Nov. 29, 2023
New UCalgary course asks the question, Are there laws of war?
As we watch wars unfold in Ukraine and the Middle East, you may wonder if there are any actual laws of conflict or war. Can there be a balance between humanitarian values and military necessity during armed conflict? Can civilians, their homes, and critical infrastructure be protected?
These are just some of the questions Lieutenant Colonel (retired) Brent Clute, BA’89, hopes to help his students answer in the new course Law of Armed Conflicts.
“In times of war or conflict, decisions are made very quickly, and those decisions often rely on gut instinct,” says Clute, formerly in charge of the Military Law Centre in Kingston, Ont., which provides legal education and training for the Canadian Armed Forces.
“We need to ensure that these instincts are based on a solid comprehension of fundamental legal principles such as distinction. Militaries must always distinguish between civilians and civilian objects, and military objectives and combatants, namely who and what can be legally targeted. Additionally, those making decisions need to have access to timely legal advice.”
Trusting your gut is key
Lawyers practising in armed conflict law must be able to provide on-the-spot advice and able to put their feelings about a perceived threat or enemy aside to advise their clients.
“Sometimes you’re the only person in the room saying, ‘Wait, we need to think about the rule of law and how things are done, this is how we need to conduct ourselves, this is what the law is,’” adds Clute, who served for more than 24 years with the Canadian Forces including in Afghanistan, Bosnia and Hercegovina, and the Arabian Gulf.
“There can be immense pressure to get on board and approve what the commander wants.”
Where things can get complicated, explains Clute, are situations of non-international armed conflict, that is, not a conflict between two or more states but against an organized armed group such as the nearly 20-year conflict against the Taliban in Afghanistan.
“The Taliban had fighters or a militant wing, but they didn’t have a uniformed armed forces like Canada and our allies. In such cases, distinction is more challenging, that is, identifying who can and cannot be targeted.”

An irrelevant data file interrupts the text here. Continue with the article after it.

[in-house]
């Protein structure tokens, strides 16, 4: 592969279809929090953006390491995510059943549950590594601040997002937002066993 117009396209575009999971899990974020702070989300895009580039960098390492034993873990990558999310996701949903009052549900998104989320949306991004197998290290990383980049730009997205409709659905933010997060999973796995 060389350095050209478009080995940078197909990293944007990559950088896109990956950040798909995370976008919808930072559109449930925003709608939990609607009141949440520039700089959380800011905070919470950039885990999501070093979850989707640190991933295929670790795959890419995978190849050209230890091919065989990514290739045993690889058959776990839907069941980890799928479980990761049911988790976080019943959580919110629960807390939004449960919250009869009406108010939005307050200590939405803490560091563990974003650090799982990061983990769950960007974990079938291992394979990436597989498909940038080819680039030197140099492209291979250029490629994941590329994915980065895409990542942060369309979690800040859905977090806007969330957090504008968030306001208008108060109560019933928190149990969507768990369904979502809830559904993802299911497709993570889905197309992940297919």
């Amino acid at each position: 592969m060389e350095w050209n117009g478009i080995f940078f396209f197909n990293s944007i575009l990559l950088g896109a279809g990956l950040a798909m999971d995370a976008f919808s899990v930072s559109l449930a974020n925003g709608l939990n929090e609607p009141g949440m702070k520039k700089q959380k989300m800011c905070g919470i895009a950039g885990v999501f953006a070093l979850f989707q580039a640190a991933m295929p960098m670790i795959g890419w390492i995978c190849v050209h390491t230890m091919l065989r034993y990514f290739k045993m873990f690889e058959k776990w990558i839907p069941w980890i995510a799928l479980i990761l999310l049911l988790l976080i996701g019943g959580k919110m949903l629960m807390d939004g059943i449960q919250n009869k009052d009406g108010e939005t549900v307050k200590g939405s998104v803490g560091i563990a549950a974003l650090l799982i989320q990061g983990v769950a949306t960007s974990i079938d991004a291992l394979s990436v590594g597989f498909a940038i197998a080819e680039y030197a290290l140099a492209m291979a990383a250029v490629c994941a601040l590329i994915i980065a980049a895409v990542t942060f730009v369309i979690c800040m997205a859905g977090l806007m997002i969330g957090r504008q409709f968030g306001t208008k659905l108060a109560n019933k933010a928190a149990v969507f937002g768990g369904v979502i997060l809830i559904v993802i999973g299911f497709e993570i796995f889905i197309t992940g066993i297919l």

“In cases like this, under human rights law you can target people and use deadly force if there is an immediate threat and there’s no other alternative, that is to say, force is necessary and proportional to the threat you’re facing. But under the law of armed conflict, generally such fighters and members of an enemy organized armed group can also be targeted even when they aren’t an immediate threat.”
Concepts can be useful beyond the battlefield
Ryan Millar, JD’23, an articling student with Student Legal Assistance, returned to legal studies as an Open Studies student specifically to take the course.
“The subject matter is unlike anything else you can take in law school, focusing on how to practically apply the law when states or armed groups resort to violence, a topic that is becoming increasingly important.”
For students who may not be considering a legal career in the military, concepts taught in the class can be just as useful in the boardroom as on the battlefield.
“Being able to think on your feet and to react quickly is beneficial in any area of the law,” says Clute. “You’re always trying to get to ‘yes’ with your client, to find a solution to their problem. And often you need the courage to say something’s not right or there’s a risk.”
Third-year student Brenna Findlay agrees.
“The course teaches students how to respond to practical situations, which has allowed me to put the law in its context and to consider the various factors at play,” she says.
“I feel extremely lucky to have had the opportunity to take this course, to understand a bit more about the world, and to study a different area of law.”